Calif. teacher wins harassment suit stemming from underground paper

CALIFORNIA — Allowing student free speech may have comeat a high price for the Los Angeles Unified School District, aftera superior court jury last week handed down a decision that –if left unchallenged — could set a dangerous precedent for casesinvolving student journalists.

A jury unanimously awarded Palisades High School teacher JanisAdams $4.35 million in damages when she took the school districtto court over an underground newspaper that she claims the schooldid little to stop after it defamed her. Over the course of threemonths and 10 issues of the paper in 2000, student publishersof the Occasional Blow Job attacked Adams, making her thebutt of jokes and calling her a porn star, as well as superimposingher head on a picture of a nude model.

The students said the O.B.J., which offended teachersand administrators because of its crude subject matter and profanity,began as a prank and was meant to be pure satire.

Adams took the insults to heart and sued the school districtdespite its banning of the O.B.J. and punishment of thestudents who published and distributed it.

Adams’s complaints about the O.B.J. led the administrationto ban its distribution in Palisades and to suspend and transferfive of its publishers to other schools in March 2000. Six otherstudents were also suspended.

In June 2000 a federal judge ruled that one of the students,Jeremy Meyer, could not be suspended or transferred for his rolein the O.B.J., which amounted to an e-mail he sent to theeditors without expecting it to be published. Meyer’s letter,which questioned student suspensions, appeared in the same editionas an article that criticized Adams, but did not mention the namesof any teacher or administrator at the school.

Meyer went to the high school administration and asked to dropone of Adams’ classes after she threatened in class to bringlegal action against the author of the article. Meyer inferredthat Adams believed that he was the author.

About 300 of Palisades’ 2,500 students staged a rally protestingthe suspensions and parents criticized the administration forcoming down on the student journalists with "an iron fist."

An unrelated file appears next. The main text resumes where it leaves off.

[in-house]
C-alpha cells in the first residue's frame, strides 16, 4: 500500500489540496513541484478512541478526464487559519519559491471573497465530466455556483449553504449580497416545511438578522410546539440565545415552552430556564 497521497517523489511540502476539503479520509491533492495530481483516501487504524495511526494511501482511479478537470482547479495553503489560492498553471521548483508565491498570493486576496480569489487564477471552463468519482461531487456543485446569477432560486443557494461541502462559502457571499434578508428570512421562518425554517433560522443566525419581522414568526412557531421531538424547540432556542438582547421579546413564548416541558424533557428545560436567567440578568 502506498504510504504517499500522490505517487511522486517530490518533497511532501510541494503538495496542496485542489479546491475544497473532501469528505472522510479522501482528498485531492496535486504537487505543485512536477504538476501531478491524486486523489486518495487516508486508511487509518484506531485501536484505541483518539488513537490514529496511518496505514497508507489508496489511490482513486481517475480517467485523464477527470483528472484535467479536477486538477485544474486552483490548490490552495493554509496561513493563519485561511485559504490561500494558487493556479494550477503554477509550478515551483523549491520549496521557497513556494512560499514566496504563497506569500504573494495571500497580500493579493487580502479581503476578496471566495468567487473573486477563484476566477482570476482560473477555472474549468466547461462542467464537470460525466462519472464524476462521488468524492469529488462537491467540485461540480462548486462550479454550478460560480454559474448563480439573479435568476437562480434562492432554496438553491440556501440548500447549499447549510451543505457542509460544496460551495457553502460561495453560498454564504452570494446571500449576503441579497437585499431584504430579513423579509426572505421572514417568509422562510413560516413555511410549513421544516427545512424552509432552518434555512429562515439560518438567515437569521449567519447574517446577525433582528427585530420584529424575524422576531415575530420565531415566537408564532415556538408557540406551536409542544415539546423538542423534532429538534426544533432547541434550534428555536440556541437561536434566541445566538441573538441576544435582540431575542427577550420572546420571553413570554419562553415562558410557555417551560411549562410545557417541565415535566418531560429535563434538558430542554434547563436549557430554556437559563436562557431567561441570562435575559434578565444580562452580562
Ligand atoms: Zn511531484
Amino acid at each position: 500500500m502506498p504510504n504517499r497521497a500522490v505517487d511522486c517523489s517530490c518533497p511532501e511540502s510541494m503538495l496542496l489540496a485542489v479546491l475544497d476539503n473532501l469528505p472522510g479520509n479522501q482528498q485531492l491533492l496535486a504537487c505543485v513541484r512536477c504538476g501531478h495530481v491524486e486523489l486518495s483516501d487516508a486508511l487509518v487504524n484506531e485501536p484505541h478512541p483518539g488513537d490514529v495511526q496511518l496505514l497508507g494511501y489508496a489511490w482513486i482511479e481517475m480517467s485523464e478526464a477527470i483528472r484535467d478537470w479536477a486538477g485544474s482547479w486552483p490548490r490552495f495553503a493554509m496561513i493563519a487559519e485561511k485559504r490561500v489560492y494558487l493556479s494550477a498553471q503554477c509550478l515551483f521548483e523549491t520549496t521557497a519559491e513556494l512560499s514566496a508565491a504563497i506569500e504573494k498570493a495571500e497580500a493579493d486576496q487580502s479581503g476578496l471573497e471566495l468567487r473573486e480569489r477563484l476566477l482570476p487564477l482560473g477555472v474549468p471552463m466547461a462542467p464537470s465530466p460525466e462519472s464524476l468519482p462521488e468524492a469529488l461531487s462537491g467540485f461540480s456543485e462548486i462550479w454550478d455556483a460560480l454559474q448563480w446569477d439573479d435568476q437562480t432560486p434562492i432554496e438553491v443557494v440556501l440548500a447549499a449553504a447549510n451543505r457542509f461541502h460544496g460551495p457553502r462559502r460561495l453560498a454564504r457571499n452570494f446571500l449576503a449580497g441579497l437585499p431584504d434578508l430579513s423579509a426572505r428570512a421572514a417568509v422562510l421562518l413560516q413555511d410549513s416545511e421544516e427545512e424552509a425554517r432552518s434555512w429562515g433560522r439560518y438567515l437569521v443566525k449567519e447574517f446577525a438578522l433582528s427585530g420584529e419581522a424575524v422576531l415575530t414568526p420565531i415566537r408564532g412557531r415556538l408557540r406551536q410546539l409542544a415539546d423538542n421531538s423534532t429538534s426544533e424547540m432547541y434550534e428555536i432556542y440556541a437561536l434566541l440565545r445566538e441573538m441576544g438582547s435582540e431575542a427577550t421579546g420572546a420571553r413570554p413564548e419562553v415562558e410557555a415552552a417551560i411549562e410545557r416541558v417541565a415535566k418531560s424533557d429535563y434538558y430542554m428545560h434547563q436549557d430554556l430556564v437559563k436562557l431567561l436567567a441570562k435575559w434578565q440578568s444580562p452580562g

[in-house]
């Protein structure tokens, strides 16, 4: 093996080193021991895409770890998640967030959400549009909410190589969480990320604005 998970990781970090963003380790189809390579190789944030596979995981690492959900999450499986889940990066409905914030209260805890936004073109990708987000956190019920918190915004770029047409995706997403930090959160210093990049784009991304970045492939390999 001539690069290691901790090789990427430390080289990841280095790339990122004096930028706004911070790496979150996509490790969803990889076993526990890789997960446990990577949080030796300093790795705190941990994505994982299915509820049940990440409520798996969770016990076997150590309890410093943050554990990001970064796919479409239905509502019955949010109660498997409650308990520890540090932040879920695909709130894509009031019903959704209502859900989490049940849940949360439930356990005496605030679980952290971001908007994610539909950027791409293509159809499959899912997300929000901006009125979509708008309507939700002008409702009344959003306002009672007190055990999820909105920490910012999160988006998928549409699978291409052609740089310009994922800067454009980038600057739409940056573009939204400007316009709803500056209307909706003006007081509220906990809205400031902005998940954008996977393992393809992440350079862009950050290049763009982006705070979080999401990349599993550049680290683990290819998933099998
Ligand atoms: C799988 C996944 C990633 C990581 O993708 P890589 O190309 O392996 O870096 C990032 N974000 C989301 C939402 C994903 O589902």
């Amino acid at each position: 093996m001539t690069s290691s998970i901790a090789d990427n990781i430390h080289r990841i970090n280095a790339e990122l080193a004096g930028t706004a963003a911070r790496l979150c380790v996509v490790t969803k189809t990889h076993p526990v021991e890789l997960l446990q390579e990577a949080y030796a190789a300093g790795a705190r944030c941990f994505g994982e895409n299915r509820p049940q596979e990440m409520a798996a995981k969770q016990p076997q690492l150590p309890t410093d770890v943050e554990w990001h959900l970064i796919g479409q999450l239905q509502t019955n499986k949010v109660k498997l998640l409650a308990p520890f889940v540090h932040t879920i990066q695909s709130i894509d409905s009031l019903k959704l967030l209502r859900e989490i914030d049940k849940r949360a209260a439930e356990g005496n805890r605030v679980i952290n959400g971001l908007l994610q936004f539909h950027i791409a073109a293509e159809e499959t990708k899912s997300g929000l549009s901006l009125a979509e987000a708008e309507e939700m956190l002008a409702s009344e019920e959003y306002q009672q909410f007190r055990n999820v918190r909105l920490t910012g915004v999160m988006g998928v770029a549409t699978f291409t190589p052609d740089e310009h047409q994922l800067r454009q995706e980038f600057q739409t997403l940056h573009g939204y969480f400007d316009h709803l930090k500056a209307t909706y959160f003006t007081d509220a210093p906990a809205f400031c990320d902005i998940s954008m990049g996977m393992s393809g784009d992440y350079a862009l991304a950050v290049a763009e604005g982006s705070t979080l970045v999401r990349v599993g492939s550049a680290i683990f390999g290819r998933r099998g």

Despite the punishments, Adams sued the school district forharassment. Her husband Mark Adams said the district sided with"spoiled, rich kids who raped their teacher with their words."

After 3 1/2 hours of deliberation, the jury on Mar. 8 awardedAdams $3.25 million for emotional distress and $1.1 million forlost earnings while on leave-of-absence after the incidents in2000.

"We feel we did everything possible to protect Mrs. Adams,and we took action against the students," said Hal Kwalwasser,legal counsel for the school district.

"Mrs. Adams now takes the attitude we did nothing,"he said, "when, in fact, we did several things that wereopposed by countervailing forces, including students and the AmericanCivil Liberties Union."

Donna Myrow, publisher of LA Youth, said she is concernedthat the school district will ban the distribution of all independentpublications in the wake of the decision. Myrow expressed herconcerns in a letter to Kwalwasser on Thursday. LA Youth isan independent publication circulated throughout many Los Angelesschools.

Kwalwasser said the district would decide within a month ifit will appeal the superior court’s decision.

"It is very questionable whether an appellate court willuphold this judgement," said Mark Goodman, executive directorof the Student Press Law Center. "The First Amendment limitsschool officials’ ability to censor underground newspapers andthe appeals court will likely recognize that."

The decision in the appeal would likely set a legal precedentin that it would establish what course of action should be takenwhen student free speech and teacher non-harassment interestsseem to be in conflict, Kwalwasser said.

"In California it’s a fairly absolute standard about keepingthe workplace hostility-free," he said. "Having saidthat, students have First Amendment rights, so where’s the balance?"

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